Kentucky's Lieutenant Governor says he is taking a pass on running for governor in 2015.
Speaking Tuesday afternoon to the Elizabethtown Rotary Club, Democrat Jerry Abramson said he wants to spend his remaining two-and-a-half years in Frankfort as an education advocate.
"You don't need to be an elected official to be a public servant," the former Louisville mayor told reporters after his speech. "I see myself really getting involved in public service by advocating for kids, by speaking out, by meeting with parents."
Abramson had previously said he was considering a gubernatorial bid. He told his Hardin County audience Tuesday that he wants to be an "education warrior" who helps the commonwealth develop a more skilled and educated workforce.
Abramson lamented the reduced funding for postsecondary education in Kentucky, saying the rising cost of tuition is making higher education unaffordable for many residents of the Bluegrass State.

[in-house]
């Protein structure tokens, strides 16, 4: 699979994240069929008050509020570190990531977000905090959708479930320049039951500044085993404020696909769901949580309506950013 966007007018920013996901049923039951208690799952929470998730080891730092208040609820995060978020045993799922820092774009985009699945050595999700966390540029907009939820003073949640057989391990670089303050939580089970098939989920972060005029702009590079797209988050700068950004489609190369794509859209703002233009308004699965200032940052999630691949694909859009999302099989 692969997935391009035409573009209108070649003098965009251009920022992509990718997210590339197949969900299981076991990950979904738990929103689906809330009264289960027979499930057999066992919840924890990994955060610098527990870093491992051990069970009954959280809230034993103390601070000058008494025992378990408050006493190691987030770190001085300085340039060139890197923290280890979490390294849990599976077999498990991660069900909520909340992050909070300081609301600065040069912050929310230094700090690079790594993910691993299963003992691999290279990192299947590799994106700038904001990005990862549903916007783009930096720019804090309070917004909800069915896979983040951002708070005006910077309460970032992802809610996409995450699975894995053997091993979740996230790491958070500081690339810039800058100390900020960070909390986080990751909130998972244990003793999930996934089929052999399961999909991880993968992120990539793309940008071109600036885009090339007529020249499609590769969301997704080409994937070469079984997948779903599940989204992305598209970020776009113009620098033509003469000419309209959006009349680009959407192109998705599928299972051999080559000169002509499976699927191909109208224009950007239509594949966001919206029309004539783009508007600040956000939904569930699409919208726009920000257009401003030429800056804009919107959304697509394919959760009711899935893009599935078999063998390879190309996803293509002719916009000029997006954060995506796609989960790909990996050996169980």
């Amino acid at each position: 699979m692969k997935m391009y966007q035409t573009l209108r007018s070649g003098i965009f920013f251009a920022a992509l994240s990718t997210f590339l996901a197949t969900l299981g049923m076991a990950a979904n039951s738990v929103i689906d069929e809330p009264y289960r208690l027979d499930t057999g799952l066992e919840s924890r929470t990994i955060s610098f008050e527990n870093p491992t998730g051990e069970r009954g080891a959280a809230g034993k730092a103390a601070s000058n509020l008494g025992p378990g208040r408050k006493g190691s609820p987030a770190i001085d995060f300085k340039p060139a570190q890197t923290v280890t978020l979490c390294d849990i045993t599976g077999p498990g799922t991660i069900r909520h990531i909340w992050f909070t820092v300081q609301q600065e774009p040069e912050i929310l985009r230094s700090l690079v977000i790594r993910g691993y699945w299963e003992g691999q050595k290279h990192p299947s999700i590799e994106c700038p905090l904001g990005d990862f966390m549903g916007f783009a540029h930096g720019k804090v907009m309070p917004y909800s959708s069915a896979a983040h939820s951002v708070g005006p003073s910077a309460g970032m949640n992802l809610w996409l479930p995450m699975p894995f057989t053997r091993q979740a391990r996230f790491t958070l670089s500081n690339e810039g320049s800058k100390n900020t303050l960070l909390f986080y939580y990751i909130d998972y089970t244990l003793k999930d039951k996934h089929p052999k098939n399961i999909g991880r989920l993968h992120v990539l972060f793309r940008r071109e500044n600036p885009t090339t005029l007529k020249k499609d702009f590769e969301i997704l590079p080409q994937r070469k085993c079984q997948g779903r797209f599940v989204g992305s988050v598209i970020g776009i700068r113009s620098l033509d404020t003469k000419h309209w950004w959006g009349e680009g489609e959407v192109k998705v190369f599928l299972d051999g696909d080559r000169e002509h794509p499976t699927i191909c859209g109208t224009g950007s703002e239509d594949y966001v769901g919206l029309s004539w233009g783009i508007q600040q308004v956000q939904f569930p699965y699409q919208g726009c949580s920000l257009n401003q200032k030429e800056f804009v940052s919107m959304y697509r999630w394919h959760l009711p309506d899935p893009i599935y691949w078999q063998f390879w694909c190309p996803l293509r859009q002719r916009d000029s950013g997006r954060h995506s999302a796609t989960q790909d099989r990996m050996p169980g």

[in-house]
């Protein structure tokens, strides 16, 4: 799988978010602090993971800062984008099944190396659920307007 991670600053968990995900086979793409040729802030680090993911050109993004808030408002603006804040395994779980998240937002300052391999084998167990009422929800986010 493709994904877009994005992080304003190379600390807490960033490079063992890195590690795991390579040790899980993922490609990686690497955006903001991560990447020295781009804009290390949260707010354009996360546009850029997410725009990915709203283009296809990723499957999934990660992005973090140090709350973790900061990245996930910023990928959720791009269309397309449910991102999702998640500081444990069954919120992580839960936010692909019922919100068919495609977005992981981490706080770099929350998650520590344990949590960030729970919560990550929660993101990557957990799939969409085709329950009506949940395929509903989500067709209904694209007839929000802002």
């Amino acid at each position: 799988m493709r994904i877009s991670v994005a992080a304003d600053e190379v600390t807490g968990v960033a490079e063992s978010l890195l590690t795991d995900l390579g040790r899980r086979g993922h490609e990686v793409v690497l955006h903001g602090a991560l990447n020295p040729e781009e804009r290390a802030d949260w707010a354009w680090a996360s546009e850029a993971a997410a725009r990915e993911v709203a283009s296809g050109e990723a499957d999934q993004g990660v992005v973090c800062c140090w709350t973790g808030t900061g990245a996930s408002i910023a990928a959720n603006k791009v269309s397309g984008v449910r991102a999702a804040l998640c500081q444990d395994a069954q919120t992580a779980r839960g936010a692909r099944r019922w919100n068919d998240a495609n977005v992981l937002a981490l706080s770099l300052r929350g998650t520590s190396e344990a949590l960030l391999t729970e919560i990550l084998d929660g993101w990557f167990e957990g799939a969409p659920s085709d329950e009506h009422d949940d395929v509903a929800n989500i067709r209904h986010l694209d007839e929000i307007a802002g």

He ruled out any future run for higher office.
The Lt. Gov. said he realized that by running for governor, he would have to focus on a multitude of issues that are important to different groups of people in different parts of the commonwealth. He also told reporters he has no desire to be a state education commissioner, university president, or school superintendent.
Abramson said his decision to sit out the next governor's race has nothing to do with his wife's breast cancer diagnosis.
Other possible 2015 Democratic gubernatorial candidates include Attorney General Jack Conway, Auditor Adam Edelen, former auditor Crit Luallen, and former Lt. Gov. Daniel Mongiardo.